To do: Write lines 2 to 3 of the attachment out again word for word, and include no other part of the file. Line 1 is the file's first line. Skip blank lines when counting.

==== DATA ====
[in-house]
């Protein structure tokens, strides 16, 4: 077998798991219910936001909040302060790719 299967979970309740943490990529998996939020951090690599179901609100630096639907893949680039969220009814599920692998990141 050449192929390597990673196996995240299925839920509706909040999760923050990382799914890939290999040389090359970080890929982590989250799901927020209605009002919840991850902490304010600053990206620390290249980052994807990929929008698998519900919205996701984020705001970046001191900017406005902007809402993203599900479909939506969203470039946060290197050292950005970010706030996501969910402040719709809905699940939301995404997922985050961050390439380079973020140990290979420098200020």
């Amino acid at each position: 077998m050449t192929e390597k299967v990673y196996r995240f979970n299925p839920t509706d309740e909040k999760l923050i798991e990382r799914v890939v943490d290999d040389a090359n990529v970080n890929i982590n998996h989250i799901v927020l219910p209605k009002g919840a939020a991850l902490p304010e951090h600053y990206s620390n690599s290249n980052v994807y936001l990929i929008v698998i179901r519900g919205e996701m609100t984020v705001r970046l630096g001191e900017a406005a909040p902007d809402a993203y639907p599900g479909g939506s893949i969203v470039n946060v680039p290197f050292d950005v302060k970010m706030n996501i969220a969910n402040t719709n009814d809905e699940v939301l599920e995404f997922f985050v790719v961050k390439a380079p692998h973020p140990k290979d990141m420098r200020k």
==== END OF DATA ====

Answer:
């Protein structure tokens, strides 16, 4: 077998798991219910936001909040302060790719 299967979970309740943490990529998996939020951090690599179901609100630096639907893949680039969220009814599920692998990141 050449192929390597990673196996995240299925839920509706909040999760923050990382799914890939290999040389090359970080890929982590989250799901927020209605009002919840991850902490304010600053990206620390290249980052994807990929929008698998519900919205996701984020705001970046001191900017406005902007809402993203599900479909939506969203470039946060290197050292950005970010706030996501969910402040719709809905699940939301995404997922985050961050390439380079973020140990290979420098200020």
């Amino acid at each position: 077998m050449t192929e390597k299967v990673y196996r995240f979970n299925p839920t509706d309740e909040k999760l923050i798991e990382r799914v890939v943490d290999d040389a090359n990529v970080n890929i982590n998996h989250i799901v927020l219910p209605k009002g919840a939020a991850l902490p304010e951090h600053y990206s620390n690599s290249n980052v994807y936001l990929i929008v698998i179901r519900g919205e996701m609100t984020v705001r970046l630096g001191e900017a406005a909040p902007d809402a993203y639907p599900g479909g939506s893949i969203v470039n946060v680039p290197f050292d950005v302060k970010m706030n996501i969220a969910n402040t719709n009814d809905e699940v939301l599920e995404f997922f985050v790719v961050k390439a380079p692998h973020p140990k290979d990141m420098r200020k």